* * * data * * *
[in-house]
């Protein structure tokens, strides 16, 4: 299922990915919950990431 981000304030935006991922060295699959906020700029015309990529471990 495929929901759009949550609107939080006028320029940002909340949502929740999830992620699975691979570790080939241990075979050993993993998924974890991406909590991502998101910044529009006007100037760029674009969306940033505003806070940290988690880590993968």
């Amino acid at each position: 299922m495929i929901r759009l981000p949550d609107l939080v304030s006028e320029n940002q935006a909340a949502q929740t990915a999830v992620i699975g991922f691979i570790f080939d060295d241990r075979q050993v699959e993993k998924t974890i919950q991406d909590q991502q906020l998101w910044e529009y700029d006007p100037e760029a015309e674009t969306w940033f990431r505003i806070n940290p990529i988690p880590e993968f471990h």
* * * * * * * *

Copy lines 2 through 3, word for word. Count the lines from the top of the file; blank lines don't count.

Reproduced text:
């Protein structure tokens, strides 16, 4: 299922990915919950990431 981000304030935006991922060295699959906020700029015309990529471990 495929929901759009949550609107939080006028320029940002909340949502929740999830992620699975691979570790080939241990075979050993993993998924974890991406909590991502998101910044529009006007100037760029674009969306940033505003806070940290988690880590993968």
């Amino acid at each position: 299922m495929i929901r759009l981000p949550d609107l939080v304030s006028e320029n940002q935006a909340a949502q929740t990915a999830v992620i699975g991922f691979i570790f080939d060295d241990r075979q050993v699959e993993k998924t974890i919950q991406d909590q991502q906020l998101w910044e529009y700029d006007p100037e760029a015309e674009t969306w940033f990431r505003i806070n940290p990529i988690p880590e993968f471990h």